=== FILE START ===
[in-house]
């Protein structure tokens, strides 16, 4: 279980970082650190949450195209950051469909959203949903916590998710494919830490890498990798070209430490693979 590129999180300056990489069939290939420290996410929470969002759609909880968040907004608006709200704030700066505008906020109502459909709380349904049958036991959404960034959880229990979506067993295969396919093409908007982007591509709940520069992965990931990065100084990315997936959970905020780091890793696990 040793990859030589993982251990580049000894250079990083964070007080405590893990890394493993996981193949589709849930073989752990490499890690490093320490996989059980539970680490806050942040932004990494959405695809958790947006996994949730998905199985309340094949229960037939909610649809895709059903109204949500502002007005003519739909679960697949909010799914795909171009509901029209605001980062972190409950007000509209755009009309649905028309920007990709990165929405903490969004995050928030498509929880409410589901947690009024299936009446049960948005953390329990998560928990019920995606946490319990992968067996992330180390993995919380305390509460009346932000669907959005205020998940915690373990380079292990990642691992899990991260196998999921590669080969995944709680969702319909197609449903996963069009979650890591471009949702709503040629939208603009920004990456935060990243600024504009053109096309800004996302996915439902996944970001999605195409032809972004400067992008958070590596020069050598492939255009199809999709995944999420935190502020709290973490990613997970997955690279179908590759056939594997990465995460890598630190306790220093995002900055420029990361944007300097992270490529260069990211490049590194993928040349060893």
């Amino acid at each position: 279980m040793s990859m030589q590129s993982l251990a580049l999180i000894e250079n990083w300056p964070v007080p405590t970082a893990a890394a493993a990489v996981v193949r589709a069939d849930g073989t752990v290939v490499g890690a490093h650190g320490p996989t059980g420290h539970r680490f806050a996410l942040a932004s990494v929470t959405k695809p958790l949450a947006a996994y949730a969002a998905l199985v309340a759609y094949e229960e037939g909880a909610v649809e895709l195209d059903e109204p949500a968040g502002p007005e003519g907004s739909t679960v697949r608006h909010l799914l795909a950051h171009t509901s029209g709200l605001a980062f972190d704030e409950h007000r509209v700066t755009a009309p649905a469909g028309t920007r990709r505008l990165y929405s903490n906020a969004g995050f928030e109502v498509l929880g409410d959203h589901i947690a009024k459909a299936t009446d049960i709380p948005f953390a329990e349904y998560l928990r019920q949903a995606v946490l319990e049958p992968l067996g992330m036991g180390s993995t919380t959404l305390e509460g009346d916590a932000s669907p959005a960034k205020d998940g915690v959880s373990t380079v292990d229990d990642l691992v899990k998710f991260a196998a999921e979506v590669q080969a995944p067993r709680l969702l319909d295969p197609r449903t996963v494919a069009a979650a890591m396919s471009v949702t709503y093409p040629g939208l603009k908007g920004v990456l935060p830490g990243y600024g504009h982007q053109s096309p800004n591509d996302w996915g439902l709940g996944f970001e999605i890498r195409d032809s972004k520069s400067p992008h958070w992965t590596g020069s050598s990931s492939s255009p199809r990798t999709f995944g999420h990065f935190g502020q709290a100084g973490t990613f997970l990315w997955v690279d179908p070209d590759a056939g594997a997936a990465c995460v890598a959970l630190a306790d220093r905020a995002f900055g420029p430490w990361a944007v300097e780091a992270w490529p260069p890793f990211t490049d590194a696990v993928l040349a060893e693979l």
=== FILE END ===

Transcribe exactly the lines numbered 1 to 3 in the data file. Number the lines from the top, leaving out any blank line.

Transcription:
[in-house]
């Protein structure tokens, strides 16, 4: 279980970082650190949450195209950051469909959203949903916590998710494919830490890498990798070209430490693979 590129999180300056990489069939290939420290996410929470969002759609909880968040907004608006709200704030700066505008906020109502459909709380349904049958036991959404960034959880229990979506067993295969396919093409908007982007591509709940520069992965990931990065100084990315997936959970905020780091890793696990 040793990859030589993982251990580049000894250079990083964070007080405590893990890394493993996981193949589709849930073989752990490499890690490093320490996989059980539970680490806050942040932004990494959405695809958790947006996994949730998905199985309340094949229960037939909610649809895709059903109204949500502002007005003519739909679960697949909010799914795909171009509901029209605001980062972190409950007000509209755009009309649905028309920007990709990165929405903490969004995050928030498509929880409410589901947690009024299936009446049960948005953390329990998560928990019920995606946490319990992968067996992330180390993995919380305390509460009346932000669907959005205020998940915690373990380079292990990642691992899990991260196998999921590669080969995944709680969702319909197609449903996963069009979650890591471009949702709503040629939208603009920004990456935060990243600024504009053109096309800004996302996915439902996944970001999605195409032809972004400067992008958070590596020069050598492939255009199809999709995944999420935190502020709290973490990613997970997955690279179908590759056939594997990465995460890598630190306790220093995002900055420029990361944007300097992270490529260069990211490049590194993928040349060893």
């Amino acid at each position: 279980m040793s990859m030589q590129s993982l251990a580049l999180i000894e250079n990083w300056p964070v007080p405590t970082a893990a890394a493993a990489v996981v193949r589709a069939d849930g073989t752990v290939v490499g890690a490093h650190g320490p996989t059980g420290h539970r680490f806050a996410l942040a932004s990494v929470t959405k695809p958790l949450a947006a996994y949730a969002a998905l199985v309340a759609y094949e229960e037939g909880a909610v649809e895709l195209d059903e109204p949500a968040g502002p007005e003519g907004s739909t679960v697949r608006h909010l799914l795909a950051h171009t509901s029209g709200l605001a980062f972190d704030e409950h007000r509209v700066t755009a009309p649905a469909g028309t920007r990709r505008l990165y929405s903490n906020a969004g995050f928030e109502v498509l929880g409410d959203h589901i947690a009024k459909a299936t009446d049960i709380p948005f953390a329990e349904y998560l928990r019920q949903a995606v946490l319990e049958p992968l067996g992330m036991g180390s993995t919380t959404l305390e509460g009346d916590a932000s669907p959005a960034k205020d998940g915690v959880s373990t380079v292990d229990d990642l691992v899990k998710f991260a196998a999921e979506v590669q080969a995944p067993r709680l969702l319909d295969p197609r449903t996963v494919a069009a979650a890591m396919s471009v949702t709503y093409p040629g939208l603009k908007g920004v990456l935060p830490g990243y600024g504009h982007q053109s096309p800004n591509d996302w996915g439902l709940g996944f970001e999605i890498r195409d032809s972004k520069s400067p992008h958070w992965t590596g020069s050598s990931s492939s255009p199809r990798t999709f995944g999420h990065f935190g502020q709290a100084g973490t990613f997970l990315w997955v690279d179908p070209d590759a056939g594997a997936a990465c995460v890598a959970l630190a306790d220093r905020a995002f900055g420029p430490w990361a944007v300097e780091a992270w490529p260069p890793f990211t490049d590194a696990v993928l040349a060893e693979l």